in the sociology of education for 1997, 1998, and 1999. He received a bachelor’s degree from Haverford College in 1986, was awarded a National Science Foundation Minority Graduate Fellowship in 1988, and completed a Ph.D. in sociology from the University of Wisconsin-Madison as a Ford Foundation minority doctoral dissertation fellow in 1994.
Donald L. MacMillan is professor of education at the University of California, Riverside. He has conducted research on problems in measuring disproportion in the representation of minorities in special education programs and on mainstreaming minority children. He has published widely on special education issues for the past 30 years, particularly in the area of mental retardation. He has also conducted research on issues of identification and assessment of children with learning disabilities. Among his many awards, he received the career research scientist award from the Academy on Mental Retardation, the research award from the Council for Exceptional Children in 1998, the outstanding research award from the special education special interest group of the American Educational Research Association in 1998, the education award of the American Association on Mental Retardation in 1990, and the Edgar A. Doll award from Division 33 of the American Psychological Association in 1989. He has an Ed.D. from the University of California, Los Angeles.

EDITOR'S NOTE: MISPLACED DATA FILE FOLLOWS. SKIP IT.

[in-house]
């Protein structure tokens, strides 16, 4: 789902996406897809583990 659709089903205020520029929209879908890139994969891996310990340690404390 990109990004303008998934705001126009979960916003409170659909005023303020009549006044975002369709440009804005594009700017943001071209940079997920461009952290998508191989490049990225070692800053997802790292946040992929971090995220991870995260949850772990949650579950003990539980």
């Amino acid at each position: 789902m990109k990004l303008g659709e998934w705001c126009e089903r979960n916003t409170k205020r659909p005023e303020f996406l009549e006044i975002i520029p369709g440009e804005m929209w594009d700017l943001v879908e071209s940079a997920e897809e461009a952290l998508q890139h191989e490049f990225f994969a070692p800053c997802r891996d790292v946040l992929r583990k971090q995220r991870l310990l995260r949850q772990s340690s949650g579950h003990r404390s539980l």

Margaret J. McLaughlin is associate director of the Institute for the Study of Exceptional Children and Youth at the University of Maryland at College Park, where she directs several national projects related to school reform and special education. Her recent research publications examine the extent to which students with disabilities and special education programs interact with school reform initiatives, including standard assessments and new accountability systems. She served as cochair of the National Research Council’s Committee on Goals 2000 and the Inclusion of Students with Disabilities. She has a Ph.D. in education from the University of Virginia.
Diana Pullin is an attorney, professor, and former dean of the School of Education at Boston College. As a practicing attorney, she has represented school districts, teachers’ unions, parents, students, and educators in a broad range of matters concerning education law, civil rights, and employment, and she is best known for representing a class of students that successfully challenged Florida’s requirement that students pass a minimum-competency test in order to graduate. Her research and teaching focus on education law, particularly testing. She served as a member of the National Research Council’s Committee on Goals 2000 and the Inclusion of Students with Disabilities. She has a J.D. and a Ph.D., the latter in education, from the University of Iowa.